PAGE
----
“Here you leave today and enter the world of yesterday, tomorrow and fantasy.”
This text was embossed in a plaque before the entrance of the first 1971 California Disneyland Park. After forty years, it still embodies the spirit of Walt Disney to construct an experience for visitors to escape reality and enter a world of fantasy, simulation and imagination.
Flipped Orlando: Panoramas by Professor Robert Bocci at the Orlando Museum of Art explores his experience in the constructed environments of Orlando’s theme parks.In a simulated environment like Magic Kingdom where live animals coexist with their robotic reconstructed counterparts or Epcot where historic buildings are reproduced and scaled down, Roberto Bocci finds himself immersed between two worlds: that of fantasy and that of reality. Using images he took during his recent trip to Orlando, Bocci reveals his experience by combining several images from a moment in time and creating a narrative that retells his story. “At times I truly wondered if I was still experiencing reality, a simulation or maybe I was being flipped between two states of being,” said Bocci.
Much like a painting that requires brushstrokes, his composite panoramas involve a process of assembling different images by cutting, overlapping and resizing them to create one cohesive composition. In selecting from hundreds of photographs, these compositions not only reflect multiple points of view and simultaneity, they also capture various moments in time. Bocci reveals a 360 degree view of a world as seen and experienced by the artist. Each photograph acts as a building block that is remapped to create a new image that becomes a portrait of the artist’s mind.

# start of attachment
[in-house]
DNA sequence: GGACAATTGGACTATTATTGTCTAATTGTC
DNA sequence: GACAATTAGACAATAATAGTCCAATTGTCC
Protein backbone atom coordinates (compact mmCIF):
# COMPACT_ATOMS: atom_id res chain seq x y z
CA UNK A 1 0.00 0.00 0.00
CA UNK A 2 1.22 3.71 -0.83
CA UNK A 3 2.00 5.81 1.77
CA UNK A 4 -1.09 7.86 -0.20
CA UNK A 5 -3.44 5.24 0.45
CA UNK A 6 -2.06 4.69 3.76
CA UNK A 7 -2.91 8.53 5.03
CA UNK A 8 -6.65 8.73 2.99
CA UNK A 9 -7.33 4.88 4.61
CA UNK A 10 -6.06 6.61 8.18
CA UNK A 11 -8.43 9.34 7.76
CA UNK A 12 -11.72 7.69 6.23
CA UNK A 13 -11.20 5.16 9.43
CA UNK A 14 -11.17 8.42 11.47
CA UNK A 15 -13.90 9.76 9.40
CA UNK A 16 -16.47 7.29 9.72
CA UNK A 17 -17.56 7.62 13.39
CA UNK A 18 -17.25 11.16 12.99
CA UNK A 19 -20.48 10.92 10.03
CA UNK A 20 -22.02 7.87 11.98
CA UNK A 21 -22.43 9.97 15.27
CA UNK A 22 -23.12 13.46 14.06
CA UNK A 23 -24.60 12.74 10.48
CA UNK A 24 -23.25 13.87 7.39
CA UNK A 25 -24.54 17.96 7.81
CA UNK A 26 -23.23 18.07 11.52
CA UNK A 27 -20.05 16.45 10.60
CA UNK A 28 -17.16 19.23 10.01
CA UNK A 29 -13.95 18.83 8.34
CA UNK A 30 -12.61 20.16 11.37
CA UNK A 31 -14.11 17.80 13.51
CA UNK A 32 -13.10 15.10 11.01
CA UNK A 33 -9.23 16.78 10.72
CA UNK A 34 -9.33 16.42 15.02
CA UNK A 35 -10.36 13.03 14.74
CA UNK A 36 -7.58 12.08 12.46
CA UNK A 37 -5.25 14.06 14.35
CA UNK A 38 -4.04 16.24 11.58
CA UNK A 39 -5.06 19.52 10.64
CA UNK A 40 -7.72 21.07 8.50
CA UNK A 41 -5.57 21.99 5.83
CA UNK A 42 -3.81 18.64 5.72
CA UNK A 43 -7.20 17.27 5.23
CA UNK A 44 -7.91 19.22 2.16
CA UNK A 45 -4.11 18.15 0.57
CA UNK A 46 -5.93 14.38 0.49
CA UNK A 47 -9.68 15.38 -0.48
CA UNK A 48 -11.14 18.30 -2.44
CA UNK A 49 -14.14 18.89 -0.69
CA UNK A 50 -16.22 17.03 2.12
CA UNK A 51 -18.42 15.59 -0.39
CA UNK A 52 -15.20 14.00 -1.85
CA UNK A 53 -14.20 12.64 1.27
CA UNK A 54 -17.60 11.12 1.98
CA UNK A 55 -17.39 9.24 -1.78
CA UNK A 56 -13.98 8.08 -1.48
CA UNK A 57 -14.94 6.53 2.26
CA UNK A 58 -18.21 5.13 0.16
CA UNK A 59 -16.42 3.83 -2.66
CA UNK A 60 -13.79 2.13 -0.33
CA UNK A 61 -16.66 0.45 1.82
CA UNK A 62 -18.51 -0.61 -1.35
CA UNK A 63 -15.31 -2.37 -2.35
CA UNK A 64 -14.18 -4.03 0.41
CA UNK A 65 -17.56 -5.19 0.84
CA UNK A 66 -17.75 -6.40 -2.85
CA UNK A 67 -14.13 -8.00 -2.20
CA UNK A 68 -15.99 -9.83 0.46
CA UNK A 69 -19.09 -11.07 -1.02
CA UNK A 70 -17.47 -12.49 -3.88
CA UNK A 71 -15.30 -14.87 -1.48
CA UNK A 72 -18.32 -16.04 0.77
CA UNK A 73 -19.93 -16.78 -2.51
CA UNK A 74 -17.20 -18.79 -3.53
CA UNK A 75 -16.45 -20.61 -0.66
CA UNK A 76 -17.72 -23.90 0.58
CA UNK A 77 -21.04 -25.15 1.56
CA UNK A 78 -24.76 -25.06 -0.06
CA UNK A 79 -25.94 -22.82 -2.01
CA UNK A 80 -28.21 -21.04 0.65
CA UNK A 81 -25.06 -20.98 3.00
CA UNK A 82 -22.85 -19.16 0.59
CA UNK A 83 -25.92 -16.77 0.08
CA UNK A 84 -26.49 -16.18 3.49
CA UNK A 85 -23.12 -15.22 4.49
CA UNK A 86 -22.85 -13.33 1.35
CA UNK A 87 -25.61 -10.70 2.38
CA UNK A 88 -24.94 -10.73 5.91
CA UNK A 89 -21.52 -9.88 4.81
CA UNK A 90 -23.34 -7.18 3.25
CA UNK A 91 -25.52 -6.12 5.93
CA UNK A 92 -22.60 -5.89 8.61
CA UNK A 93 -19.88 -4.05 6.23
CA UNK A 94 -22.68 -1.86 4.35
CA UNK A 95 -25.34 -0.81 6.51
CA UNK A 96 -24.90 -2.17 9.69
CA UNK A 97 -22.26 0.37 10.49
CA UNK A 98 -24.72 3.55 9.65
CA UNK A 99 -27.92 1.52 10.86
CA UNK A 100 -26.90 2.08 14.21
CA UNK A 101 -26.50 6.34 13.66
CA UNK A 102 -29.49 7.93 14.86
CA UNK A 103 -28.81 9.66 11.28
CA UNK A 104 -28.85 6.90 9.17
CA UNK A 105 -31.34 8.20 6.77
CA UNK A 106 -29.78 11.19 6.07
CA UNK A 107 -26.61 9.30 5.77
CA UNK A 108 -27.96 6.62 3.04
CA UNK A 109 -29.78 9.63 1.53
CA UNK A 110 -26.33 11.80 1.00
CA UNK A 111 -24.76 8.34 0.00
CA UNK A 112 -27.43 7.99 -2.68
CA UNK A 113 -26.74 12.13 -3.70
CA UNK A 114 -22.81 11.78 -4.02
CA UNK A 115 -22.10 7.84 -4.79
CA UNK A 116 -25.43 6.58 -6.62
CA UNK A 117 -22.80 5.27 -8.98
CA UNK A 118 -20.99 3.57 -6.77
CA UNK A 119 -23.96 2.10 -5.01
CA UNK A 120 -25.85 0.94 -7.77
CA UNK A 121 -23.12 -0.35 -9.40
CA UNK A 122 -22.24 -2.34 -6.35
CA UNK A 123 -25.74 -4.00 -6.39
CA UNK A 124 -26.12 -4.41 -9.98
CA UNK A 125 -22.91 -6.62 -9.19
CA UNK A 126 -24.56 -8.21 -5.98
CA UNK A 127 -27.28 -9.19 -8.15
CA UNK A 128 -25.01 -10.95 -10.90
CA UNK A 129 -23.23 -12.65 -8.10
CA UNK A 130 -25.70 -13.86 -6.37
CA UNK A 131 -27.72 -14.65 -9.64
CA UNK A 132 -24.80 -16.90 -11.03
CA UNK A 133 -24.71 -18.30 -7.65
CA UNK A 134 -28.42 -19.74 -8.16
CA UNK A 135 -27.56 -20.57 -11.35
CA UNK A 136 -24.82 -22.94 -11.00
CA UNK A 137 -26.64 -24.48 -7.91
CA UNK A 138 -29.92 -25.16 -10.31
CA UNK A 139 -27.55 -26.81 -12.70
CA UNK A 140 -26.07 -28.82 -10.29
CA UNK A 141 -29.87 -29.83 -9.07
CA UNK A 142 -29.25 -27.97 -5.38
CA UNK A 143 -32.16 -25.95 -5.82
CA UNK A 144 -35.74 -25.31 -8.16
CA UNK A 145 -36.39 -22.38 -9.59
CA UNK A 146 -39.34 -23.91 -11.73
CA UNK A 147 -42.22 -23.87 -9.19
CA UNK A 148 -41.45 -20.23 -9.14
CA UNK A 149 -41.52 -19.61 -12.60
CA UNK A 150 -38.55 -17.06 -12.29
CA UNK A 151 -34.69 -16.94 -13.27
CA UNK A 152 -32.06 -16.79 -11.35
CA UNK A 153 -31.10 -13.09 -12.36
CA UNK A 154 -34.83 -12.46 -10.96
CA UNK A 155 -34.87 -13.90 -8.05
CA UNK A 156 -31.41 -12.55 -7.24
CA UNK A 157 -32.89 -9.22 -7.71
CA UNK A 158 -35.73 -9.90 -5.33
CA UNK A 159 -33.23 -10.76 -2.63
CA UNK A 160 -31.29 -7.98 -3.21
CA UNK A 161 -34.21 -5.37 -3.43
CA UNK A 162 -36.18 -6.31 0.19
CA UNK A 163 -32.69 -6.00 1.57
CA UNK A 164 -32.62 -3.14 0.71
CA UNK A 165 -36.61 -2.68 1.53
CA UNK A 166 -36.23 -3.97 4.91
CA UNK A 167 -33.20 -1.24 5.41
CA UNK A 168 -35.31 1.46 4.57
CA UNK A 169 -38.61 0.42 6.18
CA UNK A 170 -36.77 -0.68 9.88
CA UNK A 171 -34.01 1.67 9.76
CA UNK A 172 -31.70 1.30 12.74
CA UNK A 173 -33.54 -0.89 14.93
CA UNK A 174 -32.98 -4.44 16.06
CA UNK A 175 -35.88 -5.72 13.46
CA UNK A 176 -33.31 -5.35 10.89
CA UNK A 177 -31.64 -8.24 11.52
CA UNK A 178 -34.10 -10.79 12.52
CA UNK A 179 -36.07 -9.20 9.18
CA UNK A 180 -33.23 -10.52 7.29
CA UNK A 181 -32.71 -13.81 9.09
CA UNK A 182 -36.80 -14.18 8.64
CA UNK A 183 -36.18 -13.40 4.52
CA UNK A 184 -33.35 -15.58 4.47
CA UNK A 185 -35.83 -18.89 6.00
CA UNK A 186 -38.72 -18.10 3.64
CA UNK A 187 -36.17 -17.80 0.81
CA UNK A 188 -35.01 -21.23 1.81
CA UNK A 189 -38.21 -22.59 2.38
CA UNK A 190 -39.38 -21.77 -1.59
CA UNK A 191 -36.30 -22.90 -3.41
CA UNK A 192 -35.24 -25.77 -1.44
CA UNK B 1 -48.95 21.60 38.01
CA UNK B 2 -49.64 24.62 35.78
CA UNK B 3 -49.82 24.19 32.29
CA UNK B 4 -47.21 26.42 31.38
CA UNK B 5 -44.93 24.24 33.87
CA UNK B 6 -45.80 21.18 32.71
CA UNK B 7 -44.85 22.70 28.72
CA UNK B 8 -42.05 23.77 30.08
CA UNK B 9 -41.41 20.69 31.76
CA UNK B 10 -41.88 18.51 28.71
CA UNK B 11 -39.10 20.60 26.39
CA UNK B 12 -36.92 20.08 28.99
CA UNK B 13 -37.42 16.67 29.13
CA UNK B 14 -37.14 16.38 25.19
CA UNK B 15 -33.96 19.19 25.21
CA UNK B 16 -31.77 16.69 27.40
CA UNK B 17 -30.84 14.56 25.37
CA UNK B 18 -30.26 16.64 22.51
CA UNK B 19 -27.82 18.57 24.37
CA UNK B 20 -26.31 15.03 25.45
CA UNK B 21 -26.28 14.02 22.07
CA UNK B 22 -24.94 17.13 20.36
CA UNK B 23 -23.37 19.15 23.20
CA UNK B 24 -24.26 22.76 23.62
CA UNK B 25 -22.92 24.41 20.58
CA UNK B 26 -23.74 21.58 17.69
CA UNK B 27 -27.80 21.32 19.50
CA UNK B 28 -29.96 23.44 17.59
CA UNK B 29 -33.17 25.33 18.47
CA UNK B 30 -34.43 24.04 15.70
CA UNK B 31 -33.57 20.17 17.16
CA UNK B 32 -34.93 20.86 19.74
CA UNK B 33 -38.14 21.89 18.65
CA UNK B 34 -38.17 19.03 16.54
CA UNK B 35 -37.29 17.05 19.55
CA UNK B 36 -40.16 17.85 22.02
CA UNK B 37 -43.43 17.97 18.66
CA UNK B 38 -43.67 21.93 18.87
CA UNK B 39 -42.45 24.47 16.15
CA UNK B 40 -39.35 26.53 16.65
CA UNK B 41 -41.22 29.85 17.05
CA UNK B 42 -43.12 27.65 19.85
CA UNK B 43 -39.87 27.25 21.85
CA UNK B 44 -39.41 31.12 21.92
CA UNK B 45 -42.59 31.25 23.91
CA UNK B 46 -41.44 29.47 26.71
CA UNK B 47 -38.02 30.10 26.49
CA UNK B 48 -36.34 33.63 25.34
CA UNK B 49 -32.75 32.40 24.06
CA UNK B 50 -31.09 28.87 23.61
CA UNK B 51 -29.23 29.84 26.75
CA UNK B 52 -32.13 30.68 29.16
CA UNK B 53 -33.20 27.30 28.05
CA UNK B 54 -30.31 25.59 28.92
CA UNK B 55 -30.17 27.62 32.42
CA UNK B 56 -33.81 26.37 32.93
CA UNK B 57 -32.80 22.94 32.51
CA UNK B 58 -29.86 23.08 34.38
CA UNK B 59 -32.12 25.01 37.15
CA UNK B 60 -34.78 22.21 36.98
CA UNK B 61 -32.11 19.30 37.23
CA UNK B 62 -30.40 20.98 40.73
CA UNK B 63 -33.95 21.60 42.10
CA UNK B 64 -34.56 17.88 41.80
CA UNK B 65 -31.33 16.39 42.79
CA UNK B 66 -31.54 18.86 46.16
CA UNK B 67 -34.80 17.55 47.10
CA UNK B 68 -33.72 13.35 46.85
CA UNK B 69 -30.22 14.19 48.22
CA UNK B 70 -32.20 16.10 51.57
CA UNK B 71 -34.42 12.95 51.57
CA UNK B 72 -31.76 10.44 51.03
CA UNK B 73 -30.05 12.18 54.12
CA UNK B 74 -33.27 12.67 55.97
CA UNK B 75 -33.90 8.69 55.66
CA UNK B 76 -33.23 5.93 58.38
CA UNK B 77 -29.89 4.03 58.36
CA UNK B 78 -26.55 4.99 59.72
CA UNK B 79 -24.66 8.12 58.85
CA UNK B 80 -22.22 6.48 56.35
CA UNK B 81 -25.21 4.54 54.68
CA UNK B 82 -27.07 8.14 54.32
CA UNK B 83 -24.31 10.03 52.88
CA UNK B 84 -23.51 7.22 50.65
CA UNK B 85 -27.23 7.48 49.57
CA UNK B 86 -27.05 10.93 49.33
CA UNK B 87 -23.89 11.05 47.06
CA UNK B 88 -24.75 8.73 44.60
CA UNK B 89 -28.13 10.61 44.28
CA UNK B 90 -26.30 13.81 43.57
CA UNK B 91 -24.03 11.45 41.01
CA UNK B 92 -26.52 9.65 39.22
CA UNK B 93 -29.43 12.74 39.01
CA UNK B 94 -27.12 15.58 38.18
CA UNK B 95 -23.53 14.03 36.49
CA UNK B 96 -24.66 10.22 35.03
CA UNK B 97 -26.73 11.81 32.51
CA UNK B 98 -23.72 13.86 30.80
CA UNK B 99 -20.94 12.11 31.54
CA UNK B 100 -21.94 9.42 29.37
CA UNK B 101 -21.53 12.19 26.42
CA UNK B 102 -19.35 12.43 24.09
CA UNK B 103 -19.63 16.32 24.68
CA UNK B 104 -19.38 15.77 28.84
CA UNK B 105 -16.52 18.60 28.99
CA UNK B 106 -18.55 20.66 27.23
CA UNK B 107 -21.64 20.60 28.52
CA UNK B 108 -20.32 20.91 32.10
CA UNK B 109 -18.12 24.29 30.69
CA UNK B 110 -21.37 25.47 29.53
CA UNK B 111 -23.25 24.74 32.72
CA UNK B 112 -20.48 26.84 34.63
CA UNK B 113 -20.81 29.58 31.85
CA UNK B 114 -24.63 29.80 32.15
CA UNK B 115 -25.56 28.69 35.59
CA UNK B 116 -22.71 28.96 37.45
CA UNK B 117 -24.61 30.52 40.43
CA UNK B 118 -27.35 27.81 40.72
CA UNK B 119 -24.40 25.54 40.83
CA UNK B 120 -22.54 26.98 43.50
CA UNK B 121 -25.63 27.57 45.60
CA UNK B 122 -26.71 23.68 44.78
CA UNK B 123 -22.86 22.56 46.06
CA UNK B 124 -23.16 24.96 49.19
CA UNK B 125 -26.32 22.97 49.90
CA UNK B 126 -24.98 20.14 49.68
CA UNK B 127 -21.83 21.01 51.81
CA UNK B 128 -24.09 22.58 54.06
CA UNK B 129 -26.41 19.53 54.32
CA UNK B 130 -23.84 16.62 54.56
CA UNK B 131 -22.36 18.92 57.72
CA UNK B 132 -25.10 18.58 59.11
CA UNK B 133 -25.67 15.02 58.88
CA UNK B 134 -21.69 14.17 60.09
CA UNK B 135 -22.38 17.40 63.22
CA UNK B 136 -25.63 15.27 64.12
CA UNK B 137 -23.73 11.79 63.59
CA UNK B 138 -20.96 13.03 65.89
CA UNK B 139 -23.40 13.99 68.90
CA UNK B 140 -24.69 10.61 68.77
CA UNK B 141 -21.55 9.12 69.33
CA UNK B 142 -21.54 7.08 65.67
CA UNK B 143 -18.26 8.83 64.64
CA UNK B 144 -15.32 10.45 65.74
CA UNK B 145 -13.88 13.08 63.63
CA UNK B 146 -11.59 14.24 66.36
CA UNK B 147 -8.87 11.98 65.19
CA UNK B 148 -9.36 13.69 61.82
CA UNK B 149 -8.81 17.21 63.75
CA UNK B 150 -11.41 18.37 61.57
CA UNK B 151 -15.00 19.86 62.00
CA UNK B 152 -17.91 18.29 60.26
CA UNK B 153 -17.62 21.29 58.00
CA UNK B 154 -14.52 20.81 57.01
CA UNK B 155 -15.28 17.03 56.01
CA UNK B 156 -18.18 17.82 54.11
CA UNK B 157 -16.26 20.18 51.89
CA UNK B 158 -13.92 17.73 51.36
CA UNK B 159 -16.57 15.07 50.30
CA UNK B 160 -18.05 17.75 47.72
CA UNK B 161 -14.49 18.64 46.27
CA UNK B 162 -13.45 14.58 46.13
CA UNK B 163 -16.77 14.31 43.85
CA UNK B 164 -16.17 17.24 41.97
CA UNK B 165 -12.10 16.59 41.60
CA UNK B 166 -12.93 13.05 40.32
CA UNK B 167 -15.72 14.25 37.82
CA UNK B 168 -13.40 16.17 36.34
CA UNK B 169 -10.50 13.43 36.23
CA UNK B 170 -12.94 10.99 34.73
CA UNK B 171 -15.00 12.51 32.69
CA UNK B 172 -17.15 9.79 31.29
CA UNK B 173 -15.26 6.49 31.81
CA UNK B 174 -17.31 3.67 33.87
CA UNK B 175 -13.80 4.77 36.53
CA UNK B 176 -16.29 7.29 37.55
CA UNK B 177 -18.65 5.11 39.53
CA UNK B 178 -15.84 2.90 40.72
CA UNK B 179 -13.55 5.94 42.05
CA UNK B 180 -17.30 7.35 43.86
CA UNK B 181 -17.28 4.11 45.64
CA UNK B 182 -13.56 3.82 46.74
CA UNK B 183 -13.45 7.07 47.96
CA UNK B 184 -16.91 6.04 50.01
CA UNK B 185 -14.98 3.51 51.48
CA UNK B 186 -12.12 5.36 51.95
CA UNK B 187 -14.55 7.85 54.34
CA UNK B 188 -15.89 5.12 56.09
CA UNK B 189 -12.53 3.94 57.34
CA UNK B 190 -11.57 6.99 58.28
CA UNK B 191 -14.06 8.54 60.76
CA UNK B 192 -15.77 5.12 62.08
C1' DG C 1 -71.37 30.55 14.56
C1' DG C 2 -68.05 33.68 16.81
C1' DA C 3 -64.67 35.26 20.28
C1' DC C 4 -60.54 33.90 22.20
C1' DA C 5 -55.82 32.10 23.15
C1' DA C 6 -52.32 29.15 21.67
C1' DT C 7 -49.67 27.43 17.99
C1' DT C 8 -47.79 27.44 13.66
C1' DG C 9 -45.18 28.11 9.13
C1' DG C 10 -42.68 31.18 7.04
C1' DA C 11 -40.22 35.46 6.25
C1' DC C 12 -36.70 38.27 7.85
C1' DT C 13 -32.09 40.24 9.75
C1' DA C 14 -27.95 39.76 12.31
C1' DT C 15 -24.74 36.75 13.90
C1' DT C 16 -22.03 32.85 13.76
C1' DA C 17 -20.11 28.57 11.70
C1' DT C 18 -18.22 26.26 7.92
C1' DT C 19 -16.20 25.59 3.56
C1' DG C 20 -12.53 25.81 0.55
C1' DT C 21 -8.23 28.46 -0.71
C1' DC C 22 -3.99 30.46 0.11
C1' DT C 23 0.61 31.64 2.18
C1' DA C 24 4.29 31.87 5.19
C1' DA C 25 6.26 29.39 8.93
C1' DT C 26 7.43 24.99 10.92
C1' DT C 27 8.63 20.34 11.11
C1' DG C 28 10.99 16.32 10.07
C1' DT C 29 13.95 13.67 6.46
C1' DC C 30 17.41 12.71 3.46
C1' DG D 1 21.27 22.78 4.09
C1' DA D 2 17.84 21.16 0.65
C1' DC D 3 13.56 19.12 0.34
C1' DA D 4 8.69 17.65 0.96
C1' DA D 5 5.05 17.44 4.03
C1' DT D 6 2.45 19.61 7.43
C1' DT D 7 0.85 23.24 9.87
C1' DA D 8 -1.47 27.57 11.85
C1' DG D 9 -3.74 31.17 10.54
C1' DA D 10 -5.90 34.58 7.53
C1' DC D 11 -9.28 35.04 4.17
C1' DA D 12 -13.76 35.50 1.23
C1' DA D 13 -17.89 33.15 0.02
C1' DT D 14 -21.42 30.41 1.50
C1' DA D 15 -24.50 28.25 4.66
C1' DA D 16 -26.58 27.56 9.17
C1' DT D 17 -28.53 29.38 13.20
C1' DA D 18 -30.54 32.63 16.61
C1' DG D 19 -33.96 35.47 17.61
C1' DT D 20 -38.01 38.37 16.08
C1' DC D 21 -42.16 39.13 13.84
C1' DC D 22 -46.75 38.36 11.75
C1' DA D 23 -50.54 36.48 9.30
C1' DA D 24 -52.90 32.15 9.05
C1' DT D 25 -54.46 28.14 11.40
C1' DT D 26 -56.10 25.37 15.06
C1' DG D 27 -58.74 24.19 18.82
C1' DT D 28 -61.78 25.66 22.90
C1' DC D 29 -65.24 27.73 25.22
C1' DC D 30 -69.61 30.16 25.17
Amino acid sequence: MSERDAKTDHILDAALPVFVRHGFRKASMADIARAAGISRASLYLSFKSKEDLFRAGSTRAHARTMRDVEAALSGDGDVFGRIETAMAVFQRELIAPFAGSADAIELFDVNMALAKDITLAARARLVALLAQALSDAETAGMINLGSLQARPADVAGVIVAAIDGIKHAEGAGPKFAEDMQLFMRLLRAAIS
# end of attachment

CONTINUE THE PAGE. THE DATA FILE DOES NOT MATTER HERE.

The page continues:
About the Artist
Roberto Bocci is a photographer and multimedia artist born in Siena, Italy. His artistic concerns encompass multiple points of view and questions of personal and social identity. He has shown his work in the United States, Europe, Japan and Australia. Bocci has been awarded fellowships and grants including a Fulbright Fellowship and Woodstock Photography Grant among others. His work includes photographs, installations and digital images. Currently he lives and works in Arlington, Virginia and Washington, D.C. and is Associate Professor of Digital Art and Photography at Georgetown University.